A similar, but less precise, gradient emerged when the incidence rates of Varicella from 37 states during 1978-91 were compared.

A loose correlation appears to exist between the mean incidence of Varicella and the MS risk ratio (n = 0.344 Spearman rank correlation coefficient, p = 0.037).

Further, the data on the fate of migrants moving from a high risk MS country to a low risk country and the reverse, plus the great importance of the age at migration, raise the question of a possible connection between the two diseases.

Because of these Epidemiological and other similarities between the two diseases a further comparative study was suggested.


Multiple Sclerosis In Black South Africans And Zimbabweans

Dean G, Bhigjee AI, Bill PL, Fritz V, Chikanza IC, Thomas JE, Levy LF, Saffer D
J Neurol NeuroSurg Psychiatry 1994 Sep;57(9):1064-9
Medico-Social Research Board, Dublin, Ireland
PMID# 8089669; UI# 94376095

Multiple Sclerosis is rare among the indigenous black people of Africa. The first account of a black patient with Multiple Sclerosis in South Africa was published as late as 1987.

Since then a search to find black patients with Multiple Sclerosis in Southern Africa has continued.

Seven black patients have now been traced in South Africa and five in Zimbabwe in whom a diagnosis of Multiple Sclerosis can be accepted. Six of the 12 patients became blind, or nearly so, from severe Optic Neuritis.

Multiple Sclerosis in these few black patients more often resembled the disorder as it occurs in Oriental people than among white people in southern Africa or the black people of North America or the Caribbean.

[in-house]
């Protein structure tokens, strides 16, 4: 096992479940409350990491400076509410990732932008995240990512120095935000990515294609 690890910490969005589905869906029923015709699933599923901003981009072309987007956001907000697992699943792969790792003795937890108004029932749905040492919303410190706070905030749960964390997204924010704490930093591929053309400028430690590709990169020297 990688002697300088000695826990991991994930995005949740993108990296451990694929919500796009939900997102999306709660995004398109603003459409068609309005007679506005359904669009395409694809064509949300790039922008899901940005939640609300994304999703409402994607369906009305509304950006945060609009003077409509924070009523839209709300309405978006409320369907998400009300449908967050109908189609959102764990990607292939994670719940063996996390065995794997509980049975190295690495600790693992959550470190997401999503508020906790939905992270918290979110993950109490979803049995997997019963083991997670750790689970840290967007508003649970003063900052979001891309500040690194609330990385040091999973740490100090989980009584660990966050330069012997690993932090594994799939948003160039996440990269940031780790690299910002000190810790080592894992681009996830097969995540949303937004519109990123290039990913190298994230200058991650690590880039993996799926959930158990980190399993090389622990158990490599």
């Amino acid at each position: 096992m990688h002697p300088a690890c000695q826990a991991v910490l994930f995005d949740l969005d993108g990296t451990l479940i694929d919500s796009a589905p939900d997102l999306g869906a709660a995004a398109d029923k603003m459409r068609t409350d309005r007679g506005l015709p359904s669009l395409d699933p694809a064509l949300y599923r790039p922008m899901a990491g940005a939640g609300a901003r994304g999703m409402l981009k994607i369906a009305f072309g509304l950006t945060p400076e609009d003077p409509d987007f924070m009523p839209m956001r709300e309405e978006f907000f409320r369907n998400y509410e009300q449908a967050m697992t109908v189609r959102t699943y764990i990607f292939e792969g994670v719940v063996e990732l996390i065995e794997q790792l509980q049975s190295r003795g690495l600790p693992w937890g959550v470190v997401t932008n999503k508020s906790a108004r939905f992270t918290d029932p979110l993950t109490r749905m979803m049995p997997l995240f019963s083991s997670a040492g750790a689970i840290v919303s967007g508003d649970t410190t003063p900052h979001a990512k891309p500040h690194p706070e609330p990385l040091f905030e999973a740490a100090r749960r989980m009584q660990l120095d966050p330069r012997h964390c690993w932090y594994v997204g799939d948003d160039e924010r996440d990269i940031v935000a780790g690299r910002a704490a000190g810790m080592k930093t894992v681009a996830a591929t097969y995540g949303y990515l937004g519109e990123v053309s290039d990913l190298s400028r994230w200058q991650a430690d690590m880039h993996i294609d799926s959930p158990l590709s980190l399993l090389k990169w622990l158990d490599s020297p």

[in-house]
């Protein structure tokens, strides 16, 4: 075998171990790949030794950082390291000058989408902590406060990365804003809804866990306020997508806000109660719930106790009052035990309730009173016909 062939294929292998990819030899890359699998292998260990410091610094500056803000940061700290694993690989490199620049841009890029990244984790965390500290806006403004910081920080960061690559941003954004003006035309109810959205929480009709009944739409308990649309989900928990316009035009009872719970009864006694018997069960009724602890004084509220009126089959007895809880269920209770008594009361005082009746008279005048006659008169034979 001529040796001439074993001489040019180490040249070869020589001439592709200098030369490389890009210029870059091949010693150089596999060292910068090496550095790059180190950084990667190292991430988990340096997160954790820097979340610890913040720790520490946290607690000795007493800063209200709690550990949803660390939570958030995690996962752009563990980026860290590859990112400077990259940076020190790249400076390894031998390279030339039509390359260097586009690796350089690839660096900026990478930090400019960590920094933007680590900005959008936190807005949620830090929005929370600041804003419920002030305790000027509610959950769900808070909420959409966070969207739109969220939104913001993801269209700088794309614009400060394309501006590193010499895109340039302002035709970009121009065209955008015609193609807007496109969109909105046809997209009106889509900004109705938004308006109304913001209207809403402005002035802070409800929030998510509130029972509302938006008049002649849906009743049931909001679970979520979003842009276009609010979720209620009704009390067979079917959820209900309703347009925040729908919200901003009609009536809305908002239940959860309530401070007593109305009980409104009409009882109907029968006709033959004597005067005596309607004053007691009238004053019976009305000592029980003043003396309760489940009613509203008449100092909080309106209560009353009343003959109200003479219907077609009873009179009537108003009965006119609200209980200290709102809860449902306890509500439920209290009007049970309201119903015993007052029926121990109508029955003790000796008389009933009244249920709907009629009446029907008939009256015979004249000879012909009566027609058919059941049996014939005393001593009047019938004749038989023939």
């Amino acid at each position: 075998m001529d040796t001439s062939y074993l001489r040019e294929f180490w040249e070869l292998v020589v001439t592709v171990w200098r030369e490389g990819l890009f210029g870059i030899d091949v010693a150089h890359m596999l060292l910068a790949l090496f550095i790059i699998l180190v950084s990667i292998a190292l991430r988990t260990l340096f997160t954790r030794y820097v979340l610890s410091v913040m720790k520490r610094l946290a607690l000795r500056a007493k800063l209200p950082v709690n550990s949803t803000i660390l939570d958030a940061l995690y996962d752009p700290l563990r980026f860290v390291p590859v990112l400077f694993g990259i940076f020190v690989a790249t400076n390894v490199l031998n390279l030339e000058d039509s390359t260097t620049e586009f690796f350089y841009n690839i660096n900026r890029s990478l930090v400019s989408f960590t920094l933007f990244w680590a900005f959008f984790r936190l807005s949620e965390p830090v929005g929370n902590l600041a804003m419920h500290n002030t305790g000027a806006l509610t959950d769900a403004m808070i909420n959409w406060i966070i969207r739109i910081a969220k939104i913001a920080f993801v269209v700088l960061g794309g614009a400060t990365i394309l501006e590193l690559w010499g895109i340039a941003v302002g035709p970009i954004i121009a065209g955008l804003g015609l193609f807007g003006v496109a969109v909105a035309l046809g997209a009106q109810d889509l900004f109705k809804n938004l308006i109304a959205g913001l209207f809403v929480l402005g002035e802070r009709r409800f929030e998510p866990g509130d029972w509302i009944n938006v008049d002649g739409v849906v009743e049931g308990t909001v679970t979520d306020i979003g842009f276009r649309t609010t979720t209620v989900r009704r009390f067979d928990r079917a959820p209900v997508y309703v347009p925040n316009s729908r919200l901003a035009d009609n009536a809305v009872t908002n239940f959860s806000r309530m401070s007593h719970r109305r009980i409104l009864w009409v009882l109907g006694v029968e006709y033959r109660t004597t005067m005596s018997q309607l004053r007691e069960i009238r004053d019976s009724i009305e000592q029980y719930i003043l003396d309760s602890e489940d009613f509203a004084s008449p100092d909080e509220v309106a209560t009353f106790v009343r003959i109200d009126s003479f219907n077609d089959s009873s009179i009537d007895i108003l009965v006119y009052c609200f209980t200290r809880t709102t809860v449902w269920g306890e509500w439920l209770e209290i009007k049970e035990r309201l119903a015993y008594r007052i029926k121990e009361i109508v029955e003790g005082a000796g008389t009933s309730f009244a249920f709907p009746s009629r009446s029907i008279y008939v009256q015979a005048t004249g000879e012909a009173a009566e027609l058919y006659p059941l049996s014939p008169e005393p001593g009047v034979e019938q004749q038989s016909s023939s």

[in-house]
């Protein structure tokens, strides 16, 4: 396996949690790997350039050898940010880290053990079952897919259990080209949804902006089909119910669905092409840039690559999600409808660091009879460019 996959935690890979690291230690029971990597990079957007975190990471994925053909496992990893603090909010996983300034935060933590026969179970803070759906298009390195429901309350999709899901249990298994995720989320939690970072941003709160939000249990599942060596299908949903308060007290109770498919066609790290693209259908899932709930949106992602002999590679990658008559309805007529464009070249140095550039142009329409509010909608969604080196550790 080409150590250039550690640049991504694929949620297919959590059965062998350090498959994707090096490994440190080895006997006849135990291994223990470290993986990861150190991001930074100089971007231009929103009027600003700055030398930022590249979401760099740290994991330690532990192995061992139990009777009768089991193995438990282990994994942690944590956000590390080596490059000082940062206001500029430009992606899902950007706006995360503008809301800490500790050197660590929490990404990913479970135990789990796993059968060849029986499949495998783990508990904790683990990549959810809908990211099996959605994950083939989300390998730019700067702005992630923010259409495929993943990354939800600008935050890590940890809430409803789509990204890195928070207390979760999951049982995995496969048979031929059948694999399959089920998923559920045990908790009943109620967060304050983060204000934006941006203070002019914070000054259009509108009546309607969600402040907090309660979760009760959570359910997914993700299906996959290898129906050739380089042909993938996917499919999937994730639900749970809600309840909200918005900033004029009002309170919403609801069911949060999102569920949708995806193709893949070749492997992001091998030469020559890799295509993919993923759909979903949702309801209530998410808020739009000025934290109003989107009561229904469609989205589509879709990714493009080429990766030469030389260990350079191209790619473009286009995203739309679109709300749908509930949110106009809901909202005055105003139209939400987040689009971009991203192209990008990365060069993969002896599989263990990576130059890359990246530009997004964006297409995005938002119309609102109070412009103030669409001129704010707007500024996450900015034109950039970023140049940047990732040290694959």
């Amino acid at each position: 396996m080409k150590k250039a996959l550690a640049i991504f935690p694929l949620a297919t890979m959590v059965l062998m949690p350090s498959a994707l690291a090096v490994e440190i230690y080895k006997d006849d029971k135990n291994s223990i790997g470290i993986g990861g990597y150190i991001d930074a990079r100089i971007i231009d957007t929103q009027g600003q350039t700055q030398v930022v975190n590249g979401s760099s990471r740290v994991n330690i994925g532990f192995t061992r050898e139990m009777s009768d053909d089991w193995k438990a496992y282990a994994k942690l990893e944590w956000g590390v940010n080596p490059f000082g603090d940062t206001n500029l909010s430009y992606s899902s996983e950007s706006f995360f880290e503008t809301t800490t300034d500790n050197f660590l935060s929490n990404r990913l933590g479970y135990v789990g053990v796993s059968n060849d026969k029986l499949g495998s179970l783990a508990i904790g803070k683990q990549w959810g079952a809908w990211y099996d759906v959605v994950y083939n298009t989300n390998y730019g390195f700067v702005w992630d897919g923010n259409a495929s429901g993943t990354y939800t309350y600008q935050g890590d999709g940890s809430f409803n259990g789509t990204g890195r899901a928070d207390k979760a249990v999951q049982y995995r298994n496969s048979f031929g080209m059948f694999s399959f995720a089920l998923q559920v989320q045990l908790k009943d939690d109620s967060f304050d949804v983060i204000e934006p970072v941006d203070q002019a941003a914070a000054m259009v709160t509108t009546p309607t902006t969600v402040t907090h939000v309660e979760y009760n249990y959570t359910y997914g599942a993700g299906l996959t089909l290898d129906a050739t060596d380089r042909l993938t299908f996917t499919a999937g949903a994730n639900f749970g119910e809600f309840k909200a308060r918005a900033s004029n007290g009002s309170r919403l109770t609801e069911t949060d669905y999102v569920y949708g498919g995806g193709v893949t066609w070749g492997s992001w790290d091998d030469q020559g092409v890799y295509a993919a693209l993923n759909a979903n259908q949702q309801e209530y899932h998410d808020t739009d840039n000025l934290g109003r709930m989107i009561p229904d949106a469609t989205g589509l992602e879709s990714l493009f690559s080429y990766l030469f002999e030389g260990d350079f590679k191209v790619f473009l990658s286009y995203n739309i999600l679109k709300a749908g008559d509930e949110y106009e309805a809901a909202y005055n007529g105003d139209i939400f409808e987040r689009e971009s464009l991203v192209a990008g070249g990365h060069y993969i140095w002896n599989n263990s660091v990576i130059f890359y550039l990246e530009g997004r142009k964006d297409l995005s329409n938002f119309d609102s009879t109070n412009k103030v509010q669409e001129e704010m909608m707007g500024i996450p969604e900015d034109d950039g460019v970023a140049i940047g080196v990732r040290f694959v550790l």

Higher Than Expected Prevalence Of Multiple Sclerosis In Northern Colorado: Dependence On Methodologic Issues

Nelson LM, Hamman RF, Thompson DS, Baum HM, Boteler DL, Burks JS, Franklin GM
NeuroEpidemiology 1986;5(1):17-28

PMID# 3489193; UI# 86311552

A population-based study of Multiple Sclerosis (MS) was conducted in 2 northern Colorado counties in 1982 to determine MS prevalence, to compare the rates with recent North American surveys and to compare the methods used in these studies.

Provisional cases were identified from: the patient rolls of MS service organizations, chart reviews in 2 neurology practices, a survey of physicians and a review of hospital discharge diagnoses. Crude-point prevalence for the 2-county region was 84 per 100,000.

The age-adjusted rate was higher than the rate for the region above the 37th parallel projected from data in a 1976 national survey, but was comparable to rates obtained in localized surveys conducted in the northern tier of the country.